Indicator: Forest insects
In 2018, 16.9 million hectares (ha) of forests were affected by insects. This is a 3.5% increase over 2017.
- Forest pest insects kill trees by eating the tree’s leaves or needles, or by feeding under the bark and so disrupting a tree’s ability to transfer nutrients and water.
- Most trees can tolerate some insect damage, but years of repeated feeding can weaken or even kill trees. Tree mortality can also happen when many insects feed at the same time, during an “outbreak”.
- Insect feeding and tree mortality can be detected from the air and used to measure changes in the population of insect pests.
- The area defoliated by spruce budworm continued to increase in Quebec, while Ontario and Manitoba experienced outbreaks of jack pine budworm. Budworms kill trees through years of repeated defoliation, but spruce budworm outbreaks are prolonged events, while jack pine budworm outbreaks are shorter, more frequent events.
- Forest tent caterpillar continued its decline across Canada. This species rarely kills trees but can impact the health of some hardwood species and is a nuisance when outbreaks occur near inhabited areas.
- Spruce beetle is increasing in prevalence in western Canada, while mountain pine beetle continues to decline. Both species are bark beetles that can kill large numbers of trees very quickly.
The indicator shows the area impacted by native forest insects. However, invasive alien insects also impacted forests in Canada in 2018. For example, the emerald ash borer expanded its range throughout the Maritimes and the hemlock woolly adelgid spread from the United States into Nova Scotia and Ontario.
Forest area containing defoliated trees for three insects in Canada, 2008 to 2018
This graph shows the trends in forest area, in hectares (ha), defoliated by three forest insects from 2008 to 2018. The insects are: (1) eastern spruce budworm, (2) forest tent caterpillar and (3) jack pine budworm.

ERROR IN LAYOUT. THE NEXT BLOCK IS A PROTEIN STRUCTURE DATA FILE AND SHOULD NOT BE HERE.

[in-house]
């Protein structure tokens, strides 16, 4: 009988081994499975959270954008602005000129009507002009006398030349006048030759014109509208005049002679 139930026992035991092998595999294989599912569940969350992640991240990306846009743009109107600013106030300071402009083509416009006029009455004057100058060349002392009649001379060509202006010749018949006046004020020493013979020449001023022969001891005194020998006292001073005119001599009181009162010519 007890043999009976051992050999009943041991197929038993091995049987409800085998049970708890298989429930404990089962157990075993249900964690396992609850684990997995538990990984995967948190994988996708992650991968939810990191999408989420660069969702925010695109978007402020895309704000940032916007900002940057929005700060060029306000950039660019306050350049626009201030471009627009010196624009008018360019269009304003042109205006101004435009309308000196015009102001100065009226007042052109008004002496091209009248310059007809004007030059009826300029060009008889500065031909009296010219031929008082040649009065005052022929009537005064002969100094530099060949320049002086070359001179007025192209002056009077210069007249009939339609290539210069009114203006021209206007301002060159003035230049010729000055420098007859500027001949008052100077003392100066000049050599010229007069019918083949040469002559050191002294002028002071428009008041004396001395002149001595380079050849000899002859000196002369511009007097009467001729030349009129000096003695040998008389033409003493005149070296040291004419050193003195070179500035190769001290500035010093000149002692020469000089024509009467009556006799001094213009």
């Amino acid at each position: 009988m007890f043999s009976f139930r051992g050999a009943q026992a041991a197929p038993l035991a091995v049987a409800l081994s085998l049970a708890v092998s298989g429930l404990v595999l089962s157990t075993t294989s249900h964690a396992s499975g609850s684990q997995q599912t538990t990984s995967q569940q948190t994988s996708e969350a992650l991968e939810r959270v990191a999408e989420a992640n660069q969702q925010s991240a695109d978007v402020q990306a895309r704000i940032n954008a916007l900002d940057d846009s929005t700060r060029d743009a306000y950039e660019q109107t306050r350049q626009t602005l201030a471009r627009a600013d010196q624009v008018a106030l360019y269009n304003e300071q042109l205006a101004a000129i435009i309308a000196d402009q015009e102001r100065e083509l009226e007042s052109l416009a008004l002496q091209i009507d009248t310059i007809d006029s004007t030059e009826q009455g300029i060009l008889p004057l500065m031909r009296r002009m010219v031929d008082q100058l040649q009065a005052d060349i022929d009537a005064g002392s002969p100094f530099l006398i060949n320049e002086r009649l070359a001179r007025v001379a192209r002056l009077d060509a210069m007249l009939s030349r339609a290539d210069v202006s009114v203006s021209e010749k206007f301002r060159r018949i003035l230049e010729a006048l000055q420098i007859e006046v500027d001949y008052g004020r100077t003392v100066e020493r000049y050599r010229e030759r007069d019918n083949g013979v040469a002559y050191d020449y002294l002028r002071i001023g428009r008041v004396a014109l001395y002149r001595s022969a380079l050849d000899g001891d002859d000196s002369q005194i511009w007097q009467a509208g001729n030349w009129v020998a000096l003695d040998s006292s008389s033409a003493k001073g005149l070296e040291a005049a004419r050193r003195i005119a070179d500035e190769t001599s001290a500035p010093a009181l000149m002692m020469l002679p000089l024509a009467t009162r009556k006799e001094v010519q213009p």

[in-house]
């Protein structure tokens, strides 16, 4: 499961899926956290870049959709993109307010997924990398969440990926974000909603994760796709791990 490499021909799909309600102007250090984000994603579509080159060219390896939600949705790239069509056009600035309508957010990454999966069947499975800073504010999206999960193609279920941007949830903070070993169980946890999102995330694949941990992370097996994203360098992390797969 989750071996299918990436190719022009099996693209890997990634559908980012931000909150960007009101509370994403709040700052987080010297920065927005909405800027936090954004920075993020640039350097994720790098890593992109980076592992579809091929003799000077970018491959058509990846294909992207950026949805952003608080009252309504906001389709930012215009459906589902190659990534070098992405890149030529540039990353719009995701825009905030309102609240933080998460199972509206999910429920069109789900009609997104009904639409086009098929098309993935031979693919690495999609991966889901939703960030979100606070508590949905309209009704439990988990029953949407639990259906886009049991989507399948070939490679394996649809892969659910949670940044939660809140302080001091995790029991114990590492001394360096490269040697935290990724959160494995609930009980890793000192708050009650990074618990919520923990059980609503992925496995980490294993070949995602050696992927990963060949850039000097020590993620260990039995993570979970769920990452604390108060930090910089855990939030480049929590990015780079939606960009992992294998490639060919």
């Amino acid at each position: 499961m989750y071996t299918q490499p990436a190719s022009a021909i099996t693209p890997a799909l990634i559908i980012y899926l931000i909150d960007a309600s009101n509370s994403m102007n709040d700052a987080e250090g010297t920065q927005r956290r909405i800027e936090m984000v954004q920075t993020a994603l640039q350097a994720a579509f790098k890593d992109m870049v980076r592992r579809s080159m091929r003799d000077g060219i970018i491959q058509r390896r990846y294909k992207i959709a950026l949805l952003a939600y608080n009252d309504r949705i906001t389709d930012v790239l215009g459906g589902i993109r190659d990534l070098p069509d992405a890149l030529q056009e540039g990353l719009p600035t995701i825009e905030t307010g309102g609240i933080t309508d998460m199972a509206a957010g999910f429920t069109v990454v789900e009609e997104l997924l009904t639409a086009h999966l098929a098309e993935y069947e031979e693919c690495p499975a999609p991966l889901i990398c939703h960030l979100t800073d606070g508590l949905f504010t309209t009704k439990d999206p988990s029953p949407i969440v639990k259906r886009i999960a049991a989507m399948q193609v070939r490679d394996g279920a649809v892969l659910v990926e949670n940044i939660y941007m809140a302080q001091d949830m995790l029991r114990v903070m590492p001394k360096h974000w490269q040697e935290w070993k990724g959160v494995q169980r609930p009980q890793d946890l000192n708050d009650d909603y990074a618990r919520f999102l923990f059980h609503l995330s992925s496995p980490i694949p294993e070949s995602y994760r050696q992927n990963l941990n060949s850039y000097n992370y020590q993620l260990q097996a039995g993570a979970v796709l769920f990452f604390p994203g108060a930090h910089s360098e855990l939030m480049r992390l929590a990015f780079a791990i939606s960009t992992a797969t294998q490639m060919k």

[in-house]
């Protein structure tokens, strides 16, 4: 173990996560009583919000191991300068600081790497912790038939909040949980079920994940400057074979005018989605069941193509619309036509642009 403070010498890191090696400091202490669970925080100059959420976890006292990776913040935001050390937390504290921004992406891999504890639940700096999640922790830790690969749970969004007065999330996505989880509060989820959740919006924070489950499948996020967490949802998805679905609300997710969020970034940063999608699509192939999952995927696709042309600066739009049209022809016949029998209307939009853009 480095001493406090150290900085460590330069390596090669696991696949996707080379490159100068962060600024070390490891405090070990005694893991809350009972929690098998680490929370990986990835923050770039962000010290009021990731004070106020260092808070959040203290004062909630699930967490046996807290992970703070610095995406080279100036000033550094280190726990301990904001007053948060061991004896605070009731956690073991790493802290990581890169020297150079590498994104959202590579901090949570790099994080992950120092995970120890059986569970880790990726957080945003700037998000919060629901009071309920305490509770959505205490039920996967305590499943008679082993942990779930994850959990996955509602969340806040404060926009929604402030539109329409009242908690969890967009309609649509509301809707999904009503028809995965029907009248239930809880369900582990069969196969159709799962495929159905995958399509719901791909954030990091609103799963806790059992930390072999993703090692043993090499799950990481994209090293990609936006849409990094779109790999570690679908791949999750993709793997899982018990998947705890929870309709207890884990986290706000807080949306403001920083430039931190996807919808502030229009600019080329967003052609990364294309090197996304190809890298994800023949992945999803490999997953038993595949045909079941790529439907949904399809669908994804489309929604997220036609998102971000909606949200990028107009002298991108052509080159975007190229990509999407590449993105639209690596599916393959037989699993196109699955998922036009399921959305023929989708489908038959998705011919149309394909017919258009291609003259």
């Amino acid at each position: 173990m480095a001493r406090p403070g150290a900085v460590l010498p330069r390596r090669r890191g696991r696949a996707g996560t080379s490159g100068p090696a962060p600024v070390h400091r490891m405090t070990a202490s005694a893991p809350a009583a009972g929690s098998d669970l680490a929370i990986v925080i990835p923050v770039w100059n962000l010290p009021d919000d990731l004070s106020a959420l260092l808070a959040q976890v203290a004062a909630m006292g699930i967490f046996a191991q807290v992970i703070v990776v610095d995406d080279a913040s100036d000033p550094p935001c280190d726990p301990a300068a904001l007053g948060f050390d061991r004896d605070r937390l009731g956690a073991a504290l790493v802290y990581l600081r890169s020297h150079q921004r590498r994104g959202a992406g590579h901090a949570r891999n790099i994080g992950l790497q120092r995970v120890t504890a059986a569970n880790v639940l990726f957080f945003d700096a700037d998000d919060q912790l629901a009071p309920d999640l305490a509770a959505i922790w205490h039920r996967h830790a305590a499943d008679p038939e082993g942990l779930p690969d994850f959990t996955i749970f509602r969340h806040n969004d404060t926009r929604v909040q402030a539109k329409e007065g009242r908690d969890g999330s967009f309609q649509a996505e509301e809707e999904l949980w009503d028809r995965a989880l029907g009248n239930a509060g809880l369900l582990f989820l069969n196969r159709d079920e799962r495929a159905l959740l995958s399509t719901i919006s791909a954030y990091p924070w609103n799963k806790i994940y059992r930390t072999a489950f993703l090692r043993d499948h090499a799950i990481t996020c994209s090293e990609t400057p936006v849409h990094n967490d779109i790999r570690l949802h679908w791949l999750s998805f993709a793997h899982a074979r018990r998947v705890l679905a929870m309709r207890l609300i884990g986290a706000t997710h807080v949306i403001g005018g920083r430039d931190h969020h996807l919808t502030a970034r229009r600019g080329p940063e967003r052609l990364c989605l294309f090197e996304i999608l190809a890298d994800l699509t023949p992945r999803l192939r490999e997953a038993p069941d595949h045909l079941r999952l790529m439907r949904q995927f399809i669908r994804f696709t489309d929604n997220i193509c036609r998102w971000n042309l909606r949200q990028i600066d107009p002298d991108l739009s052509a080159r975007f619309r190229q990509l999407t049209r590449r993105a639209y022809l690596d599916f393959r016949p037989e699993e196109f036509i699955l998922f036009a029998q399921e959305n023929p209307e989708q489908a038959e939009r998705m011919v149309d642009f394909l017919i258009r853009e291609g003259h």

The forest area disturbed by forest tent caterpillar was less than 2 million ha between 2008 and 2012, then increased to 7.5 million ha in 2013. Since then, the area disturbed by forest tent caterpillar decreased each year to 1.5 million ha in 2018.
The forest area defoliated by the eastern spruce budworm rose from a low of 900,000 ha in 2008 to almost 6 million ha in 2018.
Defoliation caused by jack pine budworm increased from a low of 24,000 ha in 2015 to almost 1.2 million ha in 2018.
|Year||Eastern spruce budworm||Forest tent caterpillar||Jack pine budworm|
Forest area containing beetle-killed trees for two insects in Canada, 2008 to 2018
This graph shows trends in the forest area of beetle-killed trees by two beetle species from 2008 to 2018. The insects are: (1) mountain pine beetle and (2) spruce beetle.
The forest area disturbed by mountain pine beetle has decreased each year from a peak of 8.9 million hectares (ha) in 2009, to a low of 300,000 ha in 2018. During this period, the forest area defoliated by spruce beetle expanded from 26,000 ha in 2015 to over 500,000 ha in 2017.